U.S. President Barack Obama said he would continue to try and persuade Putin of the need for punitive strikes on Assad for using chemical weapons when the two meet in St. Petersburg.

But Putin again questioned Western evidence. And he accused U.S. Secretary of State John Kerry outright of "lying" when, in urging Congress to approve strikes on Syria, Kerry played down the role of al Qaeda in the rebel forces. "Al Qaeda units are the main military echelon, and they know this," Putin said.

"He is lying and knows he is lying. It's sad."

Having surprised friends and foes alike by seeking approval from Congress before attacking, Obama has been building support ahead of votes in Washington expected next week. In Stockholm en route for Russia, he appealed to lawmakers' consciences:

"America and Congress's credibility is on the line," he said. "The question is how credible is Congress when it passes a treaty saying we have to forbid the use of chemical weapons."

Earlier, Putin had said in a pre-summit interview with the Associated Press that he could not absolutely "rule out" Russia supporting a U.N. Security Council resolution to punish Assad - if it could be proved he had used poison gas.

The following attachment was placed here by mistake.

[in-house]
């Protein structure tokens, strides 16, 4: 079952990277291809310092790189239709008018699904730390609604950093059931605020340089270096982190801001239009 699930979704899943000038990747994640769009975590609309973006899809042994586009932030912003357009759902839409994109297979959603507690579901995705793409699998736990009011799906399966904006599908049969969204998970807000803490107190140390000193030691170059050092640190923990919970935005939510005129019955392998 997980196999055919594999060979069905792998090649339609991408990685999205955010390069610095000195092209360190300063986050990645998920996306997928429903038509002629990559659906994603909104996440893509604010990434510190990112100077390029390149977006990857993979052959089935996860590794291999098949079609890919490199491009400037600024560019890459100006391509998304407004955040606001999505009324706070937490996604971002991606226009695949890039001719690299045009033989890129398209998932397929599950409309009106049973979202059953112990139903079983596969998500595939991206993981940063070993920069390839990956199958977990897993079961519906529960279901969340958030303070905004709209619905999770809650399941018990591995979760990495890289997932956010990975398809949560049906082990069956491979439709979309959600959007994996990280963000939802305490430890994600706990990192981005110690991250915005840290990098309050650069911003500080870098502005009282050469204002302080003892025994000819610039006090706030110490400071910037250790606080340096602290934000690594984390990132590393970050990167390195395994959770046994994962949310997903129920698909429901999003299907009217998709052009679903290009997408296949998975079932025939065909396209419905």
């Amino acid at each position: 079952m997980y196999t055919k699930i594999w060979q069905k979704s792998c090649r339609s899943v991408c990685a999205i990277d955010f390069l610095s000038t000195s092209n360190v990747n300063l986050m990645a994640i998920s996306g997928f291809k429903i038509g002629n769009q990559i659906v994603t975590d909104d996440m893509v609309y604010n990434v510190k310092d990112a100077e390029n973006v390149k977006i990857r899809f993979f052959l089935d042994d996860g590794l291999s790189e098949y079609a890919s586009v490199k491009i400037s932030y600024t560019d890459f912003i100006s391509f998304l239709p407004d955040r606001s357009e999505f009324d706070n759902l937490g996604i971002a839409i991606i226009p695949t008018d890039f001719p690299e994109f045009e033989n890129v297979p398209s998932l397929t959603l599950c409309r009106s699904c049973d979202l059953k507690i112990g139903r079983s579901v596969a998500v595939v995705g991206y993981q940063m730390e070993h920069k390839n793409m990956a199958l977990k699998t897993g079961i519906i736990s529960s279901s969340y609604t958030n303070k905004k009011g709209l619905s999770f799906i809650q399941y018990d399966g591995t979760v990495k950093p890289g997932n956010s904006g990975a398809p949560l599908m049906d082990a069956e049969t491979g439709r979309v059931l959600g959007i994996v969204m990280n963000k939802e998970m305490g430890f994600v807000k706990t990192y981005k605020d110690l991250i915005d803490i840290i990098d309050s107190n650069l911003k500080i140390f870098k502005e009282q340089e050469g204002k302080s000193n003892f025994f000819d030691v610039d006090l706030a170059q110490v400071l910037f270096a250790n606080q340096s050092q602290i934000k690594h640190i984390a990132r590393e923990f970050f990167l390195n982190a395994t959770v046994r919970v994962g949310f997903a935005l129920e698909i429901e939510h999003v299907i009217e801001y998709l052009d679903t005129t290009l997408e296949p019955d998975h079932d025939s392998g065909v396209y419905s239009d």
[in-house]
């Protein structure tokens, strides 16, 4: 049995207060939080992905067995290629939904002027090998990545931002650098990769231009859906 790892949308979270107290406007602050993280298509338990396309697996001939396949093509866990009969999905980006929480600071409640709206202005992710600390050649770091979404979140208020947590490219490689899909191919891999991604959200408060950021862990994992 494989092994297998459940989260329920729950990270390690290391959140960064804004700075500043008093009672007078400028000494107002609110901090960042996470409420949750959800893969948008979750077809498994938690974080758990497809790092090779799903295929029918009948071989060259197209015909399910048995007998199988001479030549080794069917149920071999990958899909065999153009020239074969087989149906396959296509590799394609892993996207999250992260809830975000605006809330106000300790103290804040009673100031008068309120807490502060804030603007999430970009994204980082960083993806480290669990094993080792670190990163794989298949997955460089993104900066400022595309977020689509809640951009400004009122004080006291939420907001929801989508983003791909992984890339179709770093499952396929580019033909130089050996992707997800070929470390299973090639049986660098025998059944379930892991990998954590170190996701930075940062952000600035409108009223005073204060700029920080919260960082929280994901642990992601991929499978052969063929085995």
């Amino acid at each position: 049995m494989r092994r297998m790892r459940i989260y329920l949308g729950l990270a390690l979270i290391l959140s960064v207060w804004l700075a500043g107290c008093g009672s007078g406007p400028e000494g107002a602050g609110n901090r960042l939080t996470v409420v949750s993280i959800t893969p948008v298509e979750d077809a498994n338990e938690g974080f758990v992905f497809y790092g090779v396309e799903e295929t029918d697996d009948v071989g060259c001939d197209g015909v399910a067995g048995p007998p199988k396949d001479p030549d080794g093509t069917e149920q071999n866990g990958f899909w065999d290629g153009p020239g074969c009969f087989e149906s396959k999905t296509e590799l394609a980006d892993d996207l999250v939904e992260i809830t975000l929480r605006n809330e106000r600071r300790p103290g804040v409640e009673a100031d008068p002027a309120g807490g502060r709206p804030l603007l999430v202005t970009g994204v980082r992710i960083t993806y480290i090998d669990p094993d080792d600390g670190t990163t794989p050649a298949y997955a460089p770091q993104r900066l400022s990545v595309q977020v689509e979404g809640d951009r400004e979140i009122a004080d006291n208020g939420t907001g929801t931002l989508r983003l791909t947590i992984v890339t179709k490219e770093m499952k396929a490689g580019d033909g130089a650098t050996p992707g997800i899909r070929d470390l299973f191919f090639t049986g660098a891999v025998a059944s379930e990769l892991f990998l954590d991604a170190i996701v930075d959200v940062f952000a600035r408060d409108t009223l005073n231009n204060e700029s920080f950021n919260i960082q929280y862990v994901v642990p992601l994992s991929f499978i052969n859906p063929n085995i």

A senior Western official said that, while Moscow was unlikely to say so in public, there were signs Russian officials believe Assad was indeed responsible for the deaths on Aug. 21 and that it had strained Russian support for him - providing an opening for a new, concerted drive to end the conflict.

However, Putin's characteristically blunt tone towards the U.S. position appeared to limit prospects for a breakthrough in a stalemate that has prevented international action to rein in a conflict that has killed more than 100,000 Syrians and left millions homeless but which neither side has been able to win.